Additionally, take stock of your habits, and make sure you’re building and maintaining healthy daily routines that promote positive emotions. Focus on engaging in activities that bring a sense of purpose, such as connecting with loved ones, spiritual practices, volunteering, or engaging in favorite hobbies and interests.

It may seem like the world is a whirlwind of uncertainty and tension, and in the current political environment, it can be easy to feel powerless. But even as stressful current events unfold around you, remember that you can still take care of yourself, and that some aspects of life remain within your control. While it’s OK not to be OK, be sure to show yourself compassion and nurture the hope you need to get through these turbulent times. And stay tuned  for the second part of our series on coping with feelings around current events, where we’ll discuss more common emotions you may be experiencing and ways to cope.


If you want help connecting with a therapist, Lyra can assist you. You can get started today if Lyra is offered by your employer. Sign up here.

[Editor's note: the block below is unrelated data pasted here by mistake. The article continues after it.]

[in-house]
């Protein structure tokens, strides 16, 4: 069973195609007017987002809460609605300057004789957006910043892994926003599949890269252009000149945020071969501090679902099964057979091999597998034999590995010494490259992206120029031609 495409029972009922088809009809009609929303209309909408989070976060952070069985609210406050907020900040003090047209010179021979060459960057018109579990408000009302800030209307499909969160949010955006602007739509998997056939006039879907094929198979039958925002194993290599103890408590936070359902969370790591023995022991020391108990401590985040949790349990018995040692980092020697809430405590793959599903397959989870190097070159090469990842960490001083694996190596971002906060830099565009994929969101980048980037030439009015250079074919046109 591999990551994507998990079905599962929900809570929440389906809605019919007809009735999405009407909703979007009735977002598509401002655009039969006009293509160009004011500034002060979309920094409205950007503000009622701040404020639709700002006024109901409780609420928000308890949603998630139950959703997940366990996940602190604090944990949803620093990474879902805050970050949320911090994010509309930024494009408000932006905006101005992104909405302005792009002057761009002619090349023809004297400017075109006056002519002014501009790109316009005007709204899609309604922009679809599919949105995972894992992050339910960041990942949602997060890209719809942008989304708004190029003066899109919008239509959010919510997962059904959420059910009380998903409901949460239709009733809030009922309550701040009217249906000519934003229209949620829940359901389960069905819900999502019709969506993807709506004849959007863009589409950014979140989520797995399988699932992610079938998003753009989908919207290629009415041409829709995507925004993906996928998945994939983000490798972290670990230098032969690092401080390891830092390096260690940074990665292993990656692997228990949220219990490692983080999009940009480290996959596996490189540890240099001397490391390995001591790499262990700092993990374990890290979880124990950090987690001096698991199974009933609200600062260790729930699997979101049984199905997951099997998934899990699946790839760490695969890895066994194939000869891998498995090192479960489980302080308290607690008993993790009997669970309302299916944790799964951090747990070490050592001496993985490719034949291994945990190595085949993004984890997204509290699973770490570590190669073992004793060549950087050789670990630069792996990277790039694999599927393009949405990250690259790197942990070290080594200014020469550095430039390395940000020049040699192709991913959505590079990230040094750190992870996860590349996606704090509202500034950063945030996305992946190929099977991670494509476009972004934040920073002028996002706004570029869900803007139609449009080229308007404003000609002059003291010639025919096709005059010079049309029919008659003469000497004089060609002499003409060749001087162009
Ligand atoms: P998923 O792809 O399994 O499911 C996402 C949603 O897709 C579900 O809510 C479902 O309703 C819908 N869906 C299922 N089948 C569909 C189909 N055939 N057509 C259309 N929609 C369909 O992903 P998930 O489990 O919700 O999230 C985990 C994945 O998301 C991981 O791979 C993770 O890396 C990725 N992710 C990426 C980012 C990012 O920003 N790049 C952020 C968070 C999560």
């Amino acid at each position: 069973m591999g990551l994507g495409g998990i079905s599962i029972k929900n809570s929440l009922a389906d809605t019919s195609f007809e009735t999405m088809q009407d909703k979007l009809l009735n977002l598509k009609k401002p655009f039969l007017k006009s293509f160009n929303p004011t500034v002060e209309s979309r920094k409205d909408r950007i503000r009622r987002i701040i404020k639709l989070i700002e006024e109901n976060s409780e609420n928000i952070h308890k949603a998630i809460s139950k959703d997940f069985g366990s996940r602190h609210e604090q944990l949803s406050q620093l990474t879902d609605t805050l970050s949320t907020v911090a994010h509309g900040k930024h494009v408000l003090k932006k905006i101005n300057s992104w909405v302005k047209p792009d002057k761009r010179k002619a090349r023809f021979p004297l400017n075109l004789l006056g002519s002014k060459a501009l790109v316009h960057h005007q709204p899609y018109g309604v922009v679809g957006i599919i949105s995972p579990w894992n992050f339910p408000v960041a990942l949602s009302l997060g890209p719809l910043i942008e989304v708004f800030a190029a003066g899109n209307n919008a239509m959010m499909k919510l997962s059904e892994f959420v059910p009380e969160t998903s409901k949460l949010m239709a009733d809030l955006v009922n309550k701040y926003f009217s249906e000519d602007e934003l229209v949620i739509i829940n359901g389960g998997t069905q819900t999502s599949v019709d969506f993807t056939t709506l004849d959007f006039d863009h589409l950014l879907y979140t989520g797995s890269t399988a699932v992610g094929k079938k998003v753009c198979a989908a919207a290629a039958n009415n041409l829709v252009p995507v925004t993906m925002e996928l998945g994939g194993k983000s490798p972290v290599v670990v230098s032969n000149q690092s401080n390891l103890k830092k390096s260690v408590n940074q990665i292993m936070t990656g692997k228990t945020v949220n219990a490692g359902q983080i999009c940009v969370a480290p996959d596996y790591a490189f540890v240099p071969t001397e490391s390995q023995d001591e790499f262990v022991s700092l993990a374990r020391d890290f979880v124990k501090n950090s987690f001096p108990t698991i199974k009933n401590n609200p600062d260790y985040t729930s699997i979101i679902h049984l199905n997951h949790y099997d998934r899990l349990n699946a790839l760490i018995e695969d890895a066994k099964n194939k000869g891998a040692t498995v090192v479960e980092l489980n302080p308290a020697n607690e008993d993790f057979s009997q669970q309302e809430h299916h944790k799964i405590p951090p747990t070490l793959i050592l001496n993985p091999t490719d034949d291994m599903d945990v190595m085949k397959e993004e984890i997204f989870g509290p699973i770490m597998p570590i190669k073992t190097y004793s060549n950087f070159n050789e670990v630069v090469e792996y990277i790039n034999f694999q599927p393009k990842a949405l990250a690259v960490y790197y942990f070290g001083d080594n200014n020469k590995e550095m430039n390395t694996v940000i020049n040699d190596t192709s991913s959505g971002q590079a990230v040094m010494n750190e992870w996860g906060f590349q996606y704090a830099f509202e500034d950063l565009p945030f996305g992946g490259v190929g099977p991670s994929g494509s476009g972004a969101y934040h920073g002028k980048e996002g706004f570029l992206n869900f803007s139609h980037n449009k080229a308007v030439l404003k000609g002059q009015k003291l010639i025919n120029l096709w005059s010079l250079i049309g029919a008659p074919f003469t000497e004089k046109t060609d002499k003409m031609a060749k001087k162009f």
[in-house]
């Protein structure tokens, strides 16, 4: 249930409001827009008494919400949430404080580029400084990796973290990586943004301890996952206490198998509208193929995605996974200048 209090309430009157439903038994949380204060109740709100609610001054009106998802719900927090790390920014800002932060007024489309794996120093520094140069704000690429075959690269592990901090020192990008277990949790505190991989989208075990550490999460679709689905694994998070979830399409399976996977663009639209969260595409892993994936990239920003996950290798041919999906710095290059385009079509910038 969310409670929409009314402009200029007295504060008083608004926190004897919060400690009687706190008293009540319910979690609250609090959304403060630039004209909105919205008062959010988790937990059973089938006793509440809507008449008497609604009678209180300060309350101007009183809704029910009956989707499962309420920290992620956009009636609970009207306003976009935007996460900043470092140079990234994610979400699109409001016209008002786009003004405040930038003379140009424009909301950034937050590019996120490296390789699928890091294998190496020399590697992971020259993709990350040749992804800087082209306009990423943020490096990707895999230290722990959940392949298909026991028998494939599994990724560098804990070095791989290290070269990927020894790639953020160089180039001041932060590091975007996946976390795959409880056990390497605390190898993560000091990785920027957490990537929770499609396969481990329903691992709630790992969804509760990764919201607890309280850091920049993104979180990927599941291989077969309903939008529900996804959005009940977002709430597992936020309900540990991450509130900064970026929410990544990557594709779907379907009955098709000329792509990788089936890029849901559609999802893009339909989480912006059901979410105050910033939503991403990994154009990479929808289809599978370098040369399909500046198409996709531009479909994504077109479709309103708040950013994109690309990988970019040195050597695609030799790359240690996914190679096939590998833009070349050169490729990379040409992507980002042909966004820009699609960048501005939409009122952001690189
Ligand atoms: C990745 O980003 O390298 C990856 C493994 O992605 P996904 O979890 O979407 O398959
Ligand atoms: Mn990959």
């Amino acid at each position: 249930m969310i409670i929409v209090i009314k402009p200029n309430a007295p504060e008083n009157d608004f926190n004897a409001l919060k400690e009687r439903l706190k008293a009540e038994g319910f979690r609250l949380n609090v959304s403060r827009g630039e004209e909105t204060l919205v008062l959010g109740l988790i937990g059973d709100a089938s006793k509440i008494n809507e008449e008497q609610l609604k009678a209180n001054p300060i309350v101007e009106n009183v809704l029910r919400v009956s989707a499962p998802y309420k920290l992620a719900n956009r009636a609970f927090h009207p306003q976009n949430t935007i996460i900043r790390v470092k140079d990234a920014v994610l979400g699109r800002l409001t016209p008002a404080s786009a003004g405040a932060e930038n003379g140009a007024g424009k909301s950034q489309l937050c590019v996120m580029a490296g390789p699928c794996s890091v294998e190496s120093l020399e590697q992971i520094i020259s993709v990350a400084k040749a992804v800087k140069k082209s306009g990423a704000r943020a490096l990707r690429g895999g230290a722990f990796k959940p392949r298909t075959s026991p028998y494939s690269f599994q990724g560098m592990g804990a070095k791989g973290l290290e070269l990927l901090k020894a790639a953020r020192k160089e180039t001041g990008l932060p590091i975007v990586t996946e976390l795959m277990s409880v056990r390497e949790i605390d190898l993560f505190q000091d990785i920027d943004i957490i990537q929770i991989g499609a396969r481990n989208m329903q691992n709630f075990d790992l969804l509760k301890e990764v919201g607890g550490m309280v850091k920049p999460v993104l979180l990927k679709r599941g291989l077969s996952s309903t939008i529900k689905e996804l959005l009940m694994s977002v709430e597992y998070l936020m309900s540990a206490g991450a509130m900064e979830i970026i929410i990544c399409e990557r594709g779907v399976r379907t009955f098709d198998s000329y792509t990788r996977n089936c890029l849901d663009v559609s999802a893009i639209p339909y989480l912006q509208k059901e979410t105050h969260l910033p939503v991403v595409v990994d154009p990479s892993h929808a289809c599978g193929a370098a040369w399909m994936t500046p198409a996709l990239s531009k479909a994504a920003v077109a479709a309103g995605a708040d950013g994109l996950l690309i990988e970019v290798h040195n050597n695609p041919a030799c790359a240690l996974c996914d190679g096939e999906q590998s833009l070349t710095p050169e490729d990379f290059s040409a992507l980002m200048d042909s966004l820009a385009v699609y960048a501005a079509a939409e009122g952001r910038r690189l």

For employers who want to learn more about how Lyra’s enhanced EAP addresses network adequacy and quality issues, download our whitepaper on quality or get in touch.

And check in frequently here or follow us on Facebook, LinkedIn, and Twitter for more insights into supporting employees’ mental health.

The content of this blog is not intended to be a substitute for professional medical advice, diagnosis, or treatment.

Joe Grasso, PhD, is the Clinical Director of Partnerships at Lyra Health and a licensed clinical psychologist. Dr. Grasso consults with employers on mental health initiatives in the workplace and leads the development and delivery of Lyra’s educational content. He also specializes in developing, evaluating, and disseminating evidence-based behavioral health care programs.

By Joe Grasso, PhD
6 of October 2020 - 6 min read